Roylston History, Family Crest & Coats of Arms
- Origins Available:
The Roylston family saga is rooted in the people of the Pictish Clan of ancient Scotland. The Roylston family lived in the lands or barony of Ralston, which are near Paisley in the county of Renfrew (now part of the Strathclyde region).
Early Origins of the Roylston family
The surname Roylston was first found in Renfrewshire (Gaelic: Siorrachd Rinn Friù), a historic county of Scotland, today encompassing the Council Areas of Renfrew, East Renfrewshire, and Iverclyde, in the Strathclyde region of southwestern Scotland, at Ralston, (Gaelic: Baile Raghnaill) a small suburban settlement bordering onto the eastern edge of the town of Paisley. It is generally believed the place name Ralston takes its name from the ancient feudal estates of Ralphistoun (Ralph's town), named after the younger son of the Earl of Fife, and dates back to the early 12th century.
Later and further to the south, Rowlston was a hamlet in the parish of Mappleton, union of Skirlaugh, N. division of the wapentake of Holderness in the East Riding of Yorkshire. "This place, in Domesday Book called Roolfestone, belonged in the 15th century to a family of the local name, and, after passing through several other families."  This hamlet is now been formally amalgamated into the village and civil parish of Mappleton. Rowlstone is a parish and village in Herefordshire.
Early History of the Roylston family
This web page shows only a small excerpt of our Roylston research. Another 107 words (8 lines of text) covering the years 1296, 1448, 1705, 1452, 1447, 1452 and are included under the topic Early Roylston History in all our PDF Extended History products and printed products wherever possible.
Roylston Spelling Variations
Prior to the invention of the printing press in the last hundred years, documents were basically unique. Names were written according to sound, and often appeared differently each time they were recorded. Spelling variations of the name Roylston include Ralston, Ralstoun, Rowlston, Rowlstone and others.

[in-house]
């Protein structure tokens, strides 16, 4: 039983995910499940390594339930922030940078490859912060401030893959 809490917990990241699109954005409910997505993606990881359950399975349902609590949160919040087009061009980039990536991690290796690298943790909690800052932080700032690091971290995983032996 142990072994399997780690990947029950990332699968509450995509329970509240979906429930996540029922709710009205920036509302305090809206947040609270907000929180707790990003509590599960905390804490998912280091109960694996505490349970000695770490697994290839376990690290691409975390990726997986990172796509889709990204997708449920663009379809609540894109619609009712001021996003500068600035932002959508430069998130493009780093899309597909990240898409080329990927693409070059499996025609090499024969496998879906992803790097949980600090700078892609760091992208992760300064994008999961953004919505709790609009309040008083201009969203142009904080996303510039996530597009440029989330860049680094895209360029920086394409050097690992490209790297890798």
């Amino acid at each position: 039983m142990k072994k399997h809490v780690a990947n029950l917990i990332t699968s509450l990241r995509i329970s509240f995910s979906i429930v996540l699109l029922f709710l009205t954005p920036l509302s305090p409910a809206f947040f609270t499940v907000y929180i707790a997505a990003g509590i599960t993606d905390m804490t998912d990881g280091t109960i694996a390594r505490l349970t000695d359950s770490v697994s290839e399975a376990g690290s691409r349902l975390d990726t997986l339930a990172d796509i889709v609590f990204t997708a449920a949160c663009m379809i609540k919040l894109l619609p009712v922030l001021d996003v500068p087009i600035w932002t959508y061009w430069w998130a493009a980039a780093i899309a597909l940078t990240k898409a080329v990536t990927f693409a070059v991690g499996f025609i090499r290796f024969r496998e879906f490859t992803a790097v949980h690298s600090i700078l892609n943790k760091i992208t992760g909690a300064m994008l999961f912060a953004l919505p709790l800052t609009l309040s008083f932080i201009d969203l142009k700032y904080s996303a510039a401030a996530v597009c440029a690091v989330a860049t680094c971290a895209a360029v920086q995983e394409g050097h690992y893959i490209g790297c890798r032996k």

Early Notables of the Roylston family (pre 1700)
Another 33 words (2 lines of text) are included under the topic Early Roylston Notables in all our PDF Extended History products and printed products wherever possible.
Migration of the Roylston family to Ireland
Some of the Roylston family moved to Ireland, but this topic is not covered in this excerpt.
Another 59 words (4 lines of text) about their life in Ireland is included in all our PDF Extended History products and printed products wherever possible.
Migration of the Roylston family
The freedom of the North American colonies was enticing, and many Scots left to make the great crossing. It was a long and hard journey, but its reward was a place where there was more land than people and tolerance was far easier to come by. Many of these people came together to fight for a new nation in the American War of Independence, while others remained loyal to the old order as United Empire Loyalists. The ancestors of Scots in North America have recovered much of this heritage in the 20th century through Clan societies and other such organizations. A search of immigration and passenger lists revealed many important and early immigrants to North America bearing the name of Roylston: Anne, David, Daniel, James, Jane, John, Josh, Mary, Robert, Sarah, and William Ralston all arrived in Philadelphia, Pennsylvania in 1803; Mr. Rowlston and Lionel landed in Virginia in 1623..
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The Roylston Motto +
The motto was originally a war cry or slogan. Mottoes first began to be shown with arms in the 14th and 15th centuries, but were not in general use until the 17th century. Thus the oldest coats of arms generally do not include a motto. Mottoes seldom form part of the grant of arms: Under most heraldic authorities, a motto is an optional component of the coat of arms, and can be added to or changed at will; many families have chosen not to display a motto.
Motto: Fide et marte
Motto Translation: By fidelity and military service.
- ^ Lewis, Samuel, A Topographical Dictionary of England. Institute of Historical Research, 1848, Print.